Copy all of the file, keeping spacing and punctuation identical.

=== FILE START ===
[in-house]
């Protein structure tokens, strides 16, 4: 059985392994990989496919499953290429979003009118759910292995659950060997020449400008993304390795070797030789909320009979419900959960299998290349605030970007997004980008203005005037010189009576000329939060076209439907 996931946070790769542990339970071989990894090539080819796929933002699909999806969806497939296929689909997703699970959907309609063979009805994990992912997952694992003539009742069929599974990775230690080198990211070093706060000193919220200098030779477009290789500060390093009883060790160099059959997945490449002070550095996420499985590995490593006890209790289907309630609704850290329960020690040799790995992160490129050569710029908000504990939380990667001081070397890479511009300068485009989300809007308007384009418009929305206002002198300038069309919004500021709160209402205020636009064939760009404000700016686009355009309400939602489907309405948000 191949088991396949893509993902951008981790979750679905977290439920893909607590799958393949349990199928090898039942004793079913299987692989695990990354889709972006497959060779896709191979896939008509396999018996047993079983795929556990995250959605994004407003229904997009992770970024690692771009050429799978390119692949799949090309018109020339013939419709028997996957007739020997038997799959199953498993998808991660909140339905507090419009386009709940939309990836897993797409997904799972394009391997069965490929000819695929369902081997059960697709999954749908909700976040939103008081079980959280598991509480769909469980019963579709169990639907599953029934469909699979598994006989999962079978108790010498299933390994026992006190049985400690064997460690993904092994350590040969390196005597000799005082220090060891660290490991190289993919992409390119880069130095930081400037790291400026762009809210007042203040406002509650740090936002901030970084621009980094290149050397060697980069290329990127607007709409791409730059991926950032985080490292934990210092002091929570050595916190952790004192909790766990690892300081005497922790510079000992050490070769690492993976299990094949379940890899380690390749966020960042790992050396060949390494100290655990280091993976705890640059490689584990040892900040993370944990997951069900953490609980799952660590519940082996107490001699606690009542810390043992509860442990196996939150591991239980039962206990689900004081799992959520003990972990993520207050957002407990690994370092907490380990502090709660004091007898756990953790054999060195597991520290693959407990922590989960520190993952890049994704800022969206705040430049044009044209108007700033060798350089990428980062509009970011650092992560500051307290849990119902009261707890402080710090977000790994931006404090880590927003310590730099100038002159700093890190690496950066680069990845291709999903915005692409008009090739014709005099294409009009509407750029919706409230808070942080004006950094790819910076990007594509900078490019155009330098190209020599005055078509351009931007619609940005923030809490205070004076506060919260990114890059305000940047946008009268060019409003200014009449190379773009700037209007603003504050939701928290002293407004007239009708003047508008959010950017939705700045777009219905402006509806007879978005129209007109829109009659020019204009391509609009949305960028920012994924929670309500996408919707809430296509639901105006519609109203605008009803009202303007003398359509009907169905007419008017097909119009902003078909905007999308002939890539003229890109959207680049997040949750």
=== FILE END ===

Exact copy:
[in-house]
């Protein structure tokens, strides 16, 4: 059985392994990989496919499953290429979003009118759910292995659950060997020449400008993304390795070797030789909320009979419900959960299998290349605030970007997004980008203005005037010189009576000329939060076209439907 996931946070790769542990339970071989990894090539080819796929933002699909999806969806497939296929689909997703699970959907309609063979009805994990992912997952694992003539009742069929599974990775230690080198990211070093706060000193919220200098030779477009290789500060390093009883060790160099059959997945490449002070550095996420499985590995490593006890209790289907309630609704850290329960020690040799790995992160490129050569710029908000504990939380990667001081070397890479511009300068485009989300809007308007384009418009929305206002002198300038069309919004500021709160209402205020636009064939760009404000700016686009355009309400939602489907309405948000 191949088991396949893509993902951008981790979750679905977290439920893909607590799958393949349990199928090898039942004793079913299987692989695990990354889709972006497959060779896709191979896939008509396999018996047993079983795929556990995250959605994004407003229904997009992770970024690692771009050429799978390119692949799949090309018109020339013939419709028997996957007739020997038997799959199953498993998808991660909140339905507090419009386009709940939309990836897993797409997904799972394009391997069965490929000819695929369902081997059960697709999954749908909700976040939103008081079980959280598991509480769909469980019963579709169990639907599953029934469909699979598994006989999962079978108790010498299933390994026992006190049985400690064997460690993904092994350590040969390196005597000799005082220090060891660290490991190289993919992409390119880069130095930081400037790291400026762009809210007042203040406002509650740090936002901030970084621009980094290149050397060697980069290329990127607007709409791409730059991926950032985080490292934990210092002091929570050595916190952790004192909790766990690892300081005497922790510079000992050490070769690492993976299990094949379940890899380690390749966020960042790992050396060949390494100290655990280091993976705890640059490689584990040892900040993370944990997951069900953490609980799952660590519940082996107490001699606690009542810390043992509860442990196996939150591991239980039962206990689900004081799992959520003990972990993520207050957002407990690994370092907490380990502090709660004091007898756990953790054999060195597991520290693959407990922590989960520190993952890049994704800022969206705040430049044009044209108007700033060798350089990428980062509009970011650092992560500051307290849990119902009261707890402080710090977000790994931006404090880590927003310590730099100038002159700093890190690496950066680069990845291709999903915005692409008009090739014709005099294409009009509407750029919706409230808070942080004006950094790819910076990007594509900078490019155009330098190209020599005055078509351009931007619609940005923030809490205070004076506060919260990114890059305000940047946008009268060019409003200014009449190379773009700037209007603003504050939701928290002293407004007239009708003047508008959010950017939705700045777009219905402006509806007879978005129209007109829109009659020019204009391509609009949305960028920012994924929670309500996408919707809430296509639901105006519609109203605008009803009202303007003398359509009907169905007419008017097909119009902003078909905007999308002939890539003229890109959207680049997040949750």